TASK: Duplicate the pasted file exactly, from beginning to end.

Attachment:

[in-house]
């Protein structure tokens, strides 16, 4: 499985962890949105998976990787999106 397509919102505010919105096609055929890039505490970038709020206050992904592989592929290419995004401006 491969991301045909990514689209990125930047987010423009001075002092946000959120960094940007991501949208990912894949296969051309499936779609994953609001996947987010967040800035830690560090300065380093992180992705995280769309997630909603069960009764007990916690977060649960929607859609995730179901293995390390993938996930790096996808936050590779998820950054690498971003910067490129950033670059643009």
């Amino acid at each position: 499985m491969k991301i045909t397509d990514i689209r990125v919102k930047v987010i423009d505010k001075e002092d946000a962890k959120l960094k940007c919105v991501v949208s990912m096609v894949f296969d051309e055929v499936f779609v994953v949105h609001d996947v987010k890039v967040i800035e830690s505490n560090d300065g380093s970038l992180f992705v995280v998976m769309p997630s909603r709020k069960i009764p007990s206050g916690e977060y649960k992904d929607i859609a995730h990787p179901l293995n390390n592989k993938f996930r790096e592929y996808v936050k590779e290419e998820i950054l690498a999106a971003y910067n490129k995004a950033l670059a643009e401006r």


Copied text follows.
[in-house]
């Protein structure tokens, strides 16, 4: 499985962890949105998976990787999106 397509919102505010919105096609055929890039505490970038709020206050992904592989592929290419995004401006 491969991301045909990514689209990125930047987010423009001075002092946000959120960094940007991501949208990912894949296969051309499936779609994953609001996947987010967040800035830690560090300065380093992180992705995280769309997630909603069960009764007990916690977060649960929607859609995730179901293995390390993938996930790096996808936050590779998820950054690498971003910067490129950033670059643009």
């Amino acid at each position: 499985m491969k991301i045909t397509d990514i689209r990125v919102k930047v987010i423009d505010k001075e002092d946000a962890k959120l960094k940007c919105v991501v949208s990912m096609v894949f296969d051309e055929v499936f779609v994953v949105h609001d996947v987010k890039v967040i800035e830690s505490n560090d300065g380093s970038l992180f992705v995280v998976m769309p997630s909603r709020k069960i009764p007990s206050g916690e977060y649960k992904d929607i859609a995730h990787p179901l293995n390390n592989k993938f996930r790096e592929y996808v936050k590779e290419e998820i950054l690498a999106a971003y910067n490129k995004a950033l670059a643009e401006r």